Hoarding: A Condition More Serious Than The Need For Toilet Paper


Hoarder room packed with stored boxes, electronics, files, business equipment and household items.

Haidyn Fritz, Writer

In recent weeks, the toilet paper supply and demand market has been plummeting and rising respectively due to the COVID-19 outbreak.

Of course, this is ridiculous and not necessary, but the American race has been known to panic in pandemics the way a fearful child panics at a Halloween party. But, the reality behind hoarding is far more serious than the bazillion memes making light of the matter.

Hoarding is identified as a mental illness (as well as a highway advertisement billboard) and shouldn’t be joked about, but it’s quite ironic and humorous in retrospect. It often stems from panic itself but then can lead to claustrophobia. The recent toilet paper demand begs the question: What else may the masses hoard?

Anxious people are showcased in movies, TV shows, books, and the like, all going to the extremes that audiences tell themselves “I’d never do THAT!” Take Aunt Josephine from Lemony Snicket’s A Series of Unfortunate Events (book 3 The Wide Window), for example. She lives reclusively in a very peculiar house with a plethora of grammar dictionaries before (spoiler alert) ultimately going outside of her comfort zone and being fed to leeches. Or, maybe in a more literal approach, look to the TV show Hoarders. All 10 seasons depict real-life hoarders and, while not always humorous, there are a few gems in there. For instance, Season 6 episode 4: One guest hoards bottles of human waste (absolutely disgusting) and the other preps for the end of the world. The latter is quite similar to current situations, ironically.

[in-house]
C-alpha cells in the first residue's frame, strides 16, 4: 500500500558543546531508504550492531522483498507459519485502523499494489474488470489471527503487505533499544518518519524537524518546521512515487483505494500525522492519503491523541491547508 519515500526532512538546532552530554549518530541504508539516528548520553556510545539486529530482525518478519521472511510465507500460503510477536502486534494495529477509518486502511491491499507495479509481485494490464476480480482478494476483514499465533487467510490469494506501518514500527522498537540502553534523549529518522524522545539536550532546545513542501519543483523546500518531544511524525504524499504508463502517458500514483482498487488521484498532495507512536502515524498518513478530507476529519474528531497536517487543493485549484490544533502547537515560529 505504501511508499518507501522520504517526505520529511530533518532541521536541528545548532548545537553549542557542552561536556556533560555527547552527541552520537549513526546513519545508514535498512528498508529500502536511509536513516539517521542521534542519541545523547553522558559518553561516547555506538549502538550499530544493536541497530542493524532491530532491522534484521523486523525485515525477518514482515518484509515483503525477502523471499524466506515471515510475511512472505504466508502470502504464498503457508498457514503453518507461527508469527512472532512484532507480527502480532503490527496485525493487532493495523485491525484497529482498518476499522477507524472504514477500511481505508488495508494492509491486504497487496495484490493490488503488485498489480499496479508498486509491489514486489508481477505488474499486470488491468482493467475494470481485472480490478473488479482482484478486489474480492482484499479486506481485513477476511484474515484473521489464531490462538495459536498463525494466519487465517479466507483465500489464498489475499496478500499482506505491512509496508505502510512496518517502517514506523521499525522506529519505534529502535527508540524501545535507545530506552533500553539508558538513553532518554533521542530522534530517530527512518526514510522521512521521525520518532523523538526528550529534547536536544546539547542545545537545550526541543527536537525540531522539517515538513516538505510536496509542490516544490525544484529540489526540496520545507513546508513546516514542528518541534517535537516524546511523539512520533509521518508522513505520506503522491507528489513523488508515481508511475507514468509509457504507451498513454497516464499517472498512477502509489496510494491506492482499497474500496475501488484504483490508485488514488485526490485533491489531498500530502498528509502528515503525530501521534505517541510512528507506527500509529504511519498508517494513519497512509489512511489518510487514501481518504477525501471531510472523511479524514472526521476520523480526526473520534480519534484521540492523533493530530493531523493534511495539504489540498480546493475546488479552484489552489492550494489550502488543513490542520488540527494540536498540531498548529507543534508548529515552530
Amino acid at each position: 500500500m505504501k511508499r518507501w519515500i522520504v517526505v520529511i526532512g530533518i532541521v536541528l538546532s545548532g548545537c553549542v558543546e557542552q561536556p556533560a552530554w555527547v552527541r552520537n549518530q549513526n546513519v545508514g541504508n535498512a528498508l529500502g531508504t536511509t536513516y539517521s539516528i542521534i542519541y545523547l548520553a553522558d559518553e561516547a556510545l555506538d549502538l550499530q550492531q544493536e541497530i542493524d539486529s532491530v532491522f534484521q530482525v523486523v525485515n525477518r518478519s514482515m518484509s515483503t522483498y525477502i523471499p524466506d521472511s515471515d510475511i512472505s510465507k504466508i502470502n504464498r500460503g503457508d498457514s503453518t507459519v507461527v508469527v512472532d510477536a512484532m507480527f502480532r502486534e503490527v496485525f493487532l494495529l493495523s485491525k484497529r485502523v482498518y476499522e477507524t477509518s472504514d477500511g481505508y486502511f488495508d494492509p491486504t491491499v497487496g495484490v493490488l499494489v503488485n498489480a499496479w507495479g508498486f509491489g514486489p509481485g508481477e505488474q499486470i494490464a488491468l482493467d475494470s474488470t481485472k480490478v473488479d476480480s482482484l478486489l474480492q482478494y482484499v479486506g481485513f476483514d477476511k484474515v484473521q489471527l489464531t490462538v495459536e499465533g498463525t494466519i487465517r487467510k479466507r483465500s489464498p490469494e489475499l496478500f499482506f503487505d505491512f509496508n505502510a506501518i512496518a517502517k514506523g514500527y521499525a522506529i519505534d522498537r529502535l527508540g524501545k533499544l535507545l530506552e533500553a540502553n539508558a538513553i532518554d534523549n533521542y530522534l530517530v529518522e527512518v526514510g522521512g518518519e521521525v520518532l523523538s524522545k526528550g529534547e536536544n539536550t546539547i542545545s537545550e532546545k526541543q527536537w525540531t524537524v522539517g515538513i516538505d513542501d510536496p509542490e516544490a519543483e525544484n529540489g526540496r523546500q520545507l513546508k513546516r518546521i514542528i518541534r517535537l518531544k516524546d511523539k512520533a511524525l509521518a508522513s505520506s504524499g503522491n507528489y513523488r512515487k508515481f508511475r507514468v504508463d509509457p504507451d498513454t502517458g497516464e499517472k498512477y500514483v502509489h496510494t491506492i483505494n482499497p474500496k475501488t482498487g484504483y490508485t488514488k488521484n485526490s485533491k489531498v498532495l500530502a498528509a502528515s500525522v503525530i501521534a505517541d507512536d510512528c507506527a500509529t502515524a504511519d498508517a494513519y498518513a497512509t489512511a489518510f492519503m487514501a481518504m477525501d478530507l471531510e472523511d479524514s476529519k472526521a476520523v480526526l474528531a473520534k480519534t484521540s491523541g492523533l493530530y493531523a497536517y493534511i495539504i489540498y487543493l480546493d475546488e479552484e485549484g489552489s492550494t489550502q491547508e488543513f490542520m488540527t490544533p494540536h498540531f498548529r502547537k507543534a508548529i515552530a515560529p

In all, hoarding is a two-sided coin. On one hand, people can laugh at it and hopefully help the person come to his or her senses so that they can laugh, too. But, when it’s you who’s the hoarder, it’s a necessity to live or thrive. That being said, let’s leave with a question: When does collecting become hoarding? When does a grandmother collecting baby squirrel paraphernalia become less of a hobby? Asking for a friend.